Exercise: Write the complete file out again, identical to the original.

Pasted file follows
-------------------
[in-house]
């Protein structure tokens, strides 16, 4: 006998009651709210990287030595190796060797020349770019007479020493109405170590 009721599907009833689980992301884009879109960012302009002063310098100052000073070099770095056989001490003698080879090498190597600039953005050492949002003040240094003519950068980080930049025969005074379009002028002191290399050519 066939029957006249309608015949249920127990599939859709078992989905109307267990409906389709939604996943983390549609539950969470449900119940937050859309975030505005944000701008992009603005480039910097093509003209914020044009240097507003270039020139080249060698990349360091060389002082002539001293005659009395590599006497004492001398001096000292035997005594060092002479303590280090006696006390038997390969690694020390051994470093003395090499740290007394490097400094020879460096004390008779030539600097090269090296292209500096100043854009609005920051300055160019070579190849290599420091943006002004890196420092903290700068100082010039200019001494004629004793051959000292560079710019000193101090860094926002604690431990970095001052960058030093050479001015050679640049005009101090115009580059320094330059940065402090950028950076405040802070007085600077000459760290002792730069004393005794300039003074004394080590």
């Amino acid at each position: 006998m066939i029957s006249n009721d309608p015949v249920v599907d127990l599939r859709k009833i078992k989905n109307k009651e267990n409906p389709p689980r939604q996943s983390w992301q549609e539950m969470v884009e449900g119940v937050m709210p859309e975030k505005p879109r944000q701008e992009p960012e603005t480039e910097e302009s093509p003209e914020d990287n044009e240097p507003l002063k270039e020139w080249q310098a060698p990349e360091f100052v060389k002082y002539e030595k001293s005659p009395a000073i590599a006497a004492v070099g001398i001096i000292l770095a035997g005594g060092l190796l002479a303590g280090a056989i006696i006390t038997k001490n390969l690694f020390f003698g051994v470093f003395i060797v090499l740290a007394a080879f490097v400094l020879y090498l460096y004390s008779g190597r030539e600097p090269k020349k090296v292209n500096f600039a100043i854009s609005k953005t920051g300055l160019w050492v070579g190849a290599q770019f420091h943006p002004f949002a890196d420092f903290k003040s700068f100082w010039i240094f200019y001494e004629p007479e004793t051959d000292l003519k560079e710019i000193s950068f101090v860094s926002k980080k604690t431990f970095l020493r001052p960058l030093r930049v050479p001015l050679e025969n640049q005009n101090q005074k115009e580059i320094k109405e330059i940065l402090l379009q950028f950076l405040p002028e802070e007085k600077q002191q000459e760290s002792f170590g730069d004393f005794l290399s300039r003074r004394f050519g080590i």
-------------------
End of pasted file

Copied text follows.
[in-house]
């Protein structure tokens, strides 16, 4: 006998009651709210990287030595190796060797020349770019007479020493109405170590 009721599907009833689980992301884009879109960012302009002063310098100052000073070099770095056989001490003698080879090498190597600039953005050492949002003040240094003519950068980080930049025969005074379009002028002191290399050519 066939029957006249309608015949249920127990599939859709078992989905109307267990409906389709939604996943983390549609539950969470449900119940937050859309975030505005944000701008992009603005480039910097093509003209914020044009240097507003270039020139080249060698990349360091060389002082002539001293005659009395590599006497004492001398001096000292035997005594060092002479303590280090006696006390038997390969690694020390051994470093003395090499740290007394490097400094020879460096004390008779030539600097090269090296292209500096100043854009609005920051300055160019070579190849290599420091943006002004890196420092903290700068100082010039200019001494004629004793051959000292560079710019000193101090860094926002604690431990970095001052960058030093050479001015050679640049005009101090115009580059320094330059940065402090950028950076405040802070007085600077000459760290002792730069004393005794300039003074004394080590």
């Amino acid at each position: 006998m066939i029957s006249n009721d309608p015949v249920v599907d127990l599939r859709k009833i078992k989905n109307k009651e267990n409906p389709p689980r939604q996943s983390w992301q549609e539950m969470v884009e449900g119940v937050m709210p859309e975030k505005p879109r944000q701008e992009p960012e603005t480039e910097e302009s093509p003209e914020d990287n044009e240097p507003l002063k270039e020139w080249q310098a060698p990349e360091f100052v060389k002082y002539e030595k001293s005659p009395a000073i590599a006497a004492v070099g001398i001096i000292l770095a035997g005594g060092l190796l002479a303590g280090a056989i006696i006390t038997k001490n390969l690694f020390f003698g051994v470093f003395i060797v090499l740290a007394a080879f490097v400094l020879y090498l460096y004390s008779g190597r030539e600097p090269k020349k090296v292209n500096f600039a100043i854009s609005k953005t920051g300055l160019w050492v070579g190849a290599q770019f420091h943006p002004f949002a890196d420092f903290k003040s700068f100082w010039i240094f200019y001494e004629p007479e004793t051959d000292l003519k560079e710019i000193s950068f101090v860094s926002k980080k604690t431990f970095l020493r001052p960058l030093r930049v050479p001015l050679e025969n640049q005009n101090q005074k115009e580059i320094k109405e330059i940065l402090l379009q950028f950076l405040p002028e802070e007085k600077q002191q000459e760290s002792f170590g730069d004393f005794l290399s300039r003074r004394f050519g080590i």